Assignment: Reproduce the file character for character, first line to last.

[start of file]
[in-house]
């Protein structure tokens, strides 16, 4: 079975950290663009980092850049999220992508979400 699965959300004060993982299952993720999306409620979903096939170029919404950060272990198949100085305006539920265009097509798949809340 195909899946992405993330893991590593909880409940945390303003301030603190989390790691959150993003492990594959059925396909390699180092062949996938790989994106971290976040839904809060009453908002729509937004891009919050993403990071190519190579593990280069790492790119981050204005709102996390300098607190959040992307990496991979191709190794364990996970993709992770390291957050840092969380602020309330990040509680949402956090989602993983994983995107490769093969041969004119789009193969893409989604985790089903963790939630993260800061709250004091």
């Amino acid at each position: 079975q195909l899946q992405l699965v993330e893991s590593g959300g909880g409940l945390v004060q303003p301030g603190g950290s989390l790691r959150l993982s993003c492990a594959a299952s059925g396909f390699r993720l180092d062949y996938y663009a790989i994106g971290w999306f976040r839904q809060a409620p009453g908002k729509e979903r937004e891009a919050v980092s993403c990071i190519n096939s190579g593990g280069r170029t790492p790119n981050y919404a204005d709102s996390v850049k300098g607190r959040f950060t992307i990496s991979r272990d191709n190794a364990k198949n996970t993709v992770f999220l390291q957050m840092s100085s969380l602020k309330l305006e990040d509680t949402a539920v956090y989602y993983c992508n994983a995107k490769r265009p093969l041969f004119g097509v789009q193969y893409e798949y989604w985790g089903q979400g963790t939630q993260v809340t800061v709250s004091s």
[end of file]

[in-house]
């Protein structure tokens, strides 16, 4: 079975950290663009980092850049999220992508979400 699965959300004060993982299952993720999306409620979903096939170029919404950060272990198949100085305006539920265009097509798949809340 195909899946992405993330893991590593909880409940945390303003301030603190989390790691959150993003492990594959059925396909390699180092062949996938790989994106971290976040839904809060009453908002729509937004891009919050993403990071190519190579593990280069790492790119981050204005709102996390300098607190959040992307990496991979191709190794364990996970993709992770390291957050840092969380602020309330990040509680949402956090989602993983994983995107490769093969041969004119789009193969893409989604985790089903963790939630993260800061709250004091």
């Amino acid at each position: 079975q195909l899946q992405l699965v993330e893991s590593g959300g909880g409940l945390v004060q303003p301030g603190g950290s989390l790691r959150l993982s993003c492990a594959a299952s059925g396909f390699r993720l180092d062949y996938y663009a790989i994106g971290w999306f976040r839904q809060a409620p009453g908002k729509e979903r937004e891009a919050v980092s993403c990071i190519n096939s190579g593990g280069r170029t790492p790119n981050y919404a204005d709102s996390v850049k300098g607190r959040f950060t992307i990496s991979r272990d191709n190794a364990k198949n996970t993709v992770f999220l390291q957050m840092s100085s969380l602020k309330l305006e990040d509680t949402a539920v956090y989602y993983c992508n994983a995107k490769r265009p093969l041969f004119g097509v789009q193969y893409e798949y989604w985790g089903q979400g963790t939630q993260v809340t800061v709250s004091s």